Ronny's father tells him that the head of the chamber and the other powers that be have squared accounts with their own consciences by offering Ned LeRoy $100 to buy some clothes.
I was a kid reading this. I had just moved from a mining town in Canada where the Poles worked underground and we called the Hungarians DPs because they'd just arrived fleeing the Russians, where the Catholics spoke French and went to their own schools, but where my best friend was a Jew and I had no idea what that was and Negroes were people we read about in newspaper articles with southern datelines.
Now here I was in suburban Saint Louis going to school with them. (I transferred in midyear; later I realized the black students were almost as new to the school as I was, the school system having just integrated in September.)
The football players take a secret vote, and Principal Curry announces the results during a student assembly. Tunis lets the suspense build. The principal has some announcements to make about the new officers of the mathematics and camera clubs. Finally, as "utter, complete silence" falls over the auditorium, he announces that a school from Buffalo, New York, will be making the trip to Miami instead.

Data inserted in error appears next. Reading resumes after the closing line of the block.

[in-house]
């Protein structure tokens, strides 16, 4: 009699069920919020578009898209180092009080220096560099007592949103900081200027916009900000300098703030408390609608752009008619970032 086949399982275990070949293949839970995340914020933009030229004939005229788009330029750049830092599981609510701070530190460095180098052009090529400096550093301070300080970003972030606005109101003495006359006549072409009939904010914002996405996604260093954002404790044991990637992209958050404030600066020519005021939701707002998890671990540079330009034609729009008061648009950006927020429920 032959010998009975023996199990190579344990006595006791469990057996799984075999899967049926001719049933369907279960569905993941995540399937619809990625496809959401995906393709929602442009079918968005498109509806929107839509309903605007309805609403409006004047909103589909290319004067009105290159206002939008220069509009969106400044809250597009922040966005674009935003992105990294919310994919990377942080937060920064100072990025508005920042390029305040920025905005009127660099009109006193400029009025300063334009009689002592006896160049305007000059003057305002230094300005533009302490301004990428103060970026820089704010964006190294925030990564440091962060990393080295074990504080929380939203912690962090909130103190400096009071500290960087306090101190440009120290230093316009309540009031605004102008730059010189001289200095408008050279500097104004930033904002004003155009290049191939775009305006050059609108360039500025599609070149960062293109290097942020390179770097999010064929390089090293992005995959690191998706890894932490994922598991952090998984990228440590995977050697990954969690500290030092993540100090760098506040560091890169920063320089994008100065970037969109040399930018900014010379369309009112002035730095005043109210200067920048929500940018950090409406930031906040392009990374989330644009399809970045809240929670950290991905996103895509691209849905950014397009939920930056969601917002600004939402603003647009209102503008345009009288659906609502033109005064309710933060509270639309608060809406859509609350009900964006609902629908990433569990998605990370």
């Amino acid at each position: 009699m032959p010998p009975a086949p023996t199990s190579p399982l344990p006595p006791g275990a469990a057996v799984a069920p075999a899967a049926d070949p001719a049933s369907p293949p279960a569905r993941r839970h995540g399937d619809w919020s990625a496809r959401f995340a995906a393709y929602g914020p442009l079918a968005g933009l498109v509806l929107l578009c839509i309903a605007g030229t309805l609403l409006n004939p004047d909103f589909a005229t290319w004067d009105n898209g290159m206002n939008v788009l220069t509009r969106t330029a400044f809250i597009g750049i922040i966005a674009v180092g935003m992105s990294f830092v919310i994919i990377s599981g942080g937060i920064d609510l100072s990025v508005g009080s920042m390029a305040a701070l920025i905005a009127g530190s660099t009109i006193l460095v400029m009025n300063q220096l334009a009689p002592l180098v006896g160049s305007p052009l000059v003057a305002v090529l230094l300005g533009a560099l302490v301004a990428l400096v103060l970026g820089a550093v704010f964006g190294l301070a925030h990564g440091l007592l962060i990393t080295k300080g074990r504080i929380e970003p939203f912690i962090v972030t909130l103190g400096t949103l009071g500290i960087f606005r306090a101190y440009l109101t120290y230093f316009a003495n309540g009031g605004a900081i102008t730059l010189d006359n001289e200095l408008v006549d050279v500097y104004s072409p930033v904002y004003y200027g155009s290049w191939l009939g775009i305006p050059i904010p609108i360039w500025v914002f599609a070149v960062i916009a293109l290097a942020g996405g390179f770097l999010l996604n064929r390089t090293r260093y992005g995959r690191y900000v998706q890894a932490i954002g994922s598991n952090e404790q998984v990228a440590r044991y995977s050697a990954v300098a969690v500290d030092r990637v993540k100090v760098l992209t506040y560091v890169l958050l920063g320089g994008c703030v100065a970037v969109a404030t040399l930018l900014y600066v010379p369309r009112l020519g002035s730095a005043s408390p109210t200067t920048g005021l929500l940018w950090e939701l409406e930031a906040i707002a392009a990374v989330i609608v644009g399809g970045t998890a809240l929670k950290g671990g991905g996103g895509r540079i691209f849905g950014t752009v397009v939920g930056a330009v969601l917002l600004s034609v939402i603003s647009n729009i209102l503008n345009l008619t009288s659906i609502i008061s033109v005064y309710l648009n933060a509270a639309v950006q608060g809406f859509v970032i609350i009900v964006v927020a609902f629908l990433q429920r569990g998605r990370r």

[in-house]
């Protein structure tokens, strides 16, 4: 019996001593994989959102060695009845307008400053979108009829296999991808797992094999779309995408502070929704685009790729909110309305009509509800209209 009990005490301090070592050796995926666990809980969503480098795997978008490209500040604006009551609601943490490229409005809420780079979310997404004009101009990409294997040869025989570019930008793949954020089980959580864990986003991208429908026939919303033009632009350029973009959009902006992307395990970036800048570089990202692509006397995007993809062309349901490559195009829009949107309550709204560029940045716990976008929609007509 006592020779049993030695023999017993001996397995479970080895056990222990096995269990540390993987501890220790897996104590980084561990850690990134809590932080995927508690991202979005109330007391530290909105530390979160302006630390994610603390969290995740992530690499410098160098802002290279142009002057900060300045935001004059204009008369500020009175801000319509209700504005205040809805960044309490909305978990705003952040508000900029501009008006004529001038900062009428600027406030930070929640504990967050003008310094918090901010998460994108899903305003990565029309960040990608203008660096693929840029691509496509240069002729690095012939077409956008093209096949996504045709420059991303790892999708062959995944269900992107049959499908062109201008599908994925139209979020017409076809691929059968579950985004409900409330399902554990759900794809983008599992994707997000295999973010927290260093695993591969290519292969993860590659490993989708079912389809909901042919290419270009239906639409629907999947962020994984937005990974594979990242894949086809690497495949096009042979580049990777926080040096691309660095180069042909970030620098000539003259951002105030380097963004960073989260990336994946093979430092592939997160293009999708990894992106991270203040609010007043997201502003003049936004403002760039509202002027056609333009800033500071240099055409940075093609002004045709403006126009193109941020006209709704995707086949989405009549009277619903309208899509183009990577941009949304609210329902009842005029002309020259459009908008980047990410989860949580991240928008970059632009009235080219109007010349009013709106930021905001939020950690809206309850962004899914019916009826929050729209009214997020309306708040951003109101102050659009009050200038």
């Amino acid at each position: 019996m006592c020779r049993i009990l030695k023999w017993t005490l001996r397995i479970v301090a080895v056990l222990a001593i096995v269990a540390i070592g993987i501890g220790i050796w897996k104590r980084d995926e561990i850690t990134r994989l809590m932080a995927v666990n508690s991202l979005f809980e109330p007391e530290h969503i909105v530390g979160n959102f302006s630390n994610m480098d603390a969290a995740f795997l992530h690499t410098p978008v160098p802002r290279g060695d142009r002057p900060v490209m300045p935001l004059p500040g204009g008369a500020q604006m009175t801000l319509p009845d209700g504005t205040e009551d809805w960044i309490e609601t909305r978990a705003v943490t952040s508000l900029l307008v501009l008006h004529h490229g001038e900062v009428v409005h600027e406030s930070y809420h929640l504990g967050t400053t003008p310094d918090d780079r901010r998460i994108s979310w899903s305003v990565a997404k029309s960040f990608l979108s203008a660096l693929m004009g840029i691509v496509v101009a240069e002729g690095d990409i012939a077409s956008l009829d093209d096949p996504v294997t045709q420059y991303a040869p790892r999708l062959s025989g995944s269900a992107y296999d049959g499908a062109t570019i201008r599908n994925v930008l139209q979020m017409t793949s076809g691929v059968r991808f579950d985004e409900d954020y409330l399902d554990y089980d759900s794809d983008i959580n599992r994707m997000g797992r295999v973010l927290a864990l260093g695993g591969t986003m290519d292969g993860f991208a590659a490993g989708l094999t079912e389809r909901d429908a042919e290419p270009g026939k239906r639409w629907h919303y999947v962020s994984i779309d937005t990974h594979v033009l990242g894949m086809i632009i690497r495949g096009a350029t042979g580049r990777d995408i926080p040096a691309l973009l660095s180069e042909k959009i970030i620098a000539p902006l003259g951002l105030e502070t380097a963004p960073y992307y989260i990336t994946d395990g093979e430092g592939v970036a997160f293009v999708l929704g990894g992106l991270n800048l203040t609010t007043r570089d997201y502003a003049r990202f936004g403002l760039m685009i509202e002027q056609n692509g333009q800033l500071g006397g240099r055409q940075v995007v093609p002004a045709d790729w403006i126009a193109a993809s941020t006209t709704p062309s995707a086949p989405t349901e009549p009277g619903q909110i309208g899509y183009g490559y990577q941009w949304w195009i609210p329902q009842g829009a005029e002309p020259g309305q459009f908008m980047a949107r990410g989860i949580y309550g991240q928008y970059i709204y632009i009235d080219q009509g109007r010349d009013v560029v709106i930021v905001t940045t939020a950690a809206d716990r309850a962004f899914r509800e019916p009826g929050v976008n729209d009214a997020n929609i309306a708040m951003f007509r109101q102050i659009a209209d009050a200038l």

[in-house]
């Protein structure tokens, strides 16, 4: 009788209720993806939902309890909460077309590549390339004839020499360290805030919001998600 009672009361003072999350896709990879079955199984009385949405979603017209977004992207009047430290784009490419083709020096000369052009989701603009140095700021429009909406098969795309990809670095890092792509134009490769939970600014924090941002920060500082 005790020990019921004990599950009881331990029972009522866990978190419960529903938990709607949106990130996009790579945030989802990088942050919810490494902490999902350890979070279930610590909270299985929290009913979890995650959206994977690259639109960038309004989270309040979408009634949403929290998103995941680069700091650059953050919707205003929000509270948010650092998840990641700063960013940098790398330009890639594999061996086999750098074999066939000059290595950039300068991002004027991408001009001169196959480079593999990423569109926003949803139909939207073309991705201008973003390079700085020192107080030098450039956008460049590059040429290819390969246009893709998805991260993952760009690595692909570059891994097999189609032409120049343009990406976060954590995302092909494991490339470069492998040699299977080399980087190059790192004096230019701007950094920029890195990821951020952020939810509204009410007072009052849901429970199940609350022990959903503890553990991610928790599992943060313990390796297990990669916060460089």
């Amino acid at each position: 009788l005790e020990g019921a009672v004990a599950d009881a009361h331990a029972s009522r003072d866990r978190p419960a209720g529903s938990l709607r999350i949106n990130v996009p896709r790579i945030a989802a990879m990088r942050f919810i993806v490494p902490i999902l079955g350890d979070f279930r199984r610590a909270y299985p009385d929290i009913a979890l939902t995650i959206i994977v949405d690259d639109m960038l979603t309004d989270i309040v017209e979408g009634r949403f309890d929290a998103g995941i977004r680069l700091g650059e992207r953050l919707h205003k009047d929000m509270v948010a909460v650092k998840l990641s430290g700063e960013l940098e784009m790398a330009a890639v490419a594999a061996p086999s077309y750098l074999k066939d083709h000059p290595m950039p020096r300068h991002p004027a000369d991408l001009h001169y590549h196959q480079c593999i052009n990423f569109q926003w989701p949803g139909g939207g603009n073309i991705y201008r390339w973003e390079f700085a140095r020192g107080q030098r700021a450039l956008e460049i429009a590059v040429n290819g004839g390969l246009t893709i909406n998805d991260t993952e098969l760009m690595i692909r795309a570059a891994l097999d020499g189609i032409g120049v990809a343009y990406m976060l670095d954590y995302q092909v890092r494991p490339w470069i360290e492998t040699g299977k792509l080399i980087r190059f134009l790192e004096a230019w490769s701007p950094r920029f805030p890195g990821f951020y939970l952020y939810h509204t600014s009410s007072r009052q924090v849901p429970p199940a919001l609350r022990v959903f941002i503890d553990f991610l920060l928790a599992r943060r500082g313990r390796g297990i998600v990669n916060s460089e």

A roar broke out. You couldn't tell whether it was approval or disapproval or both. Cheers mingled with groans. The entire auditorium seethed.
The principal asks for quiet and continues.
"I have another announcement to make. Late last night Coach Quinn received a telegram challenging us to an Intersectional game a week from Saturday with Oak Park High of Chicago, Illinois . . ."
Why you never heard such a yell, Tunis writes. It was like nothing at any victory meeting, at any pep rally. . . . They yelled and yelled and yelled some more.
Eventually the principal is able to continue.
"I'm happy to be able to inform you . . ." he talked slowly and very, very distinctly . . . "that the whole team will go."
The whole team will go. That line has resonated ever since. When I finished All-American I knew what I thought about racism. I knew what I thought about anything that divides people up and cuts some out. It's a pleasure to think about the book again. Thank you, Mary Schmich and Joseph Epstein.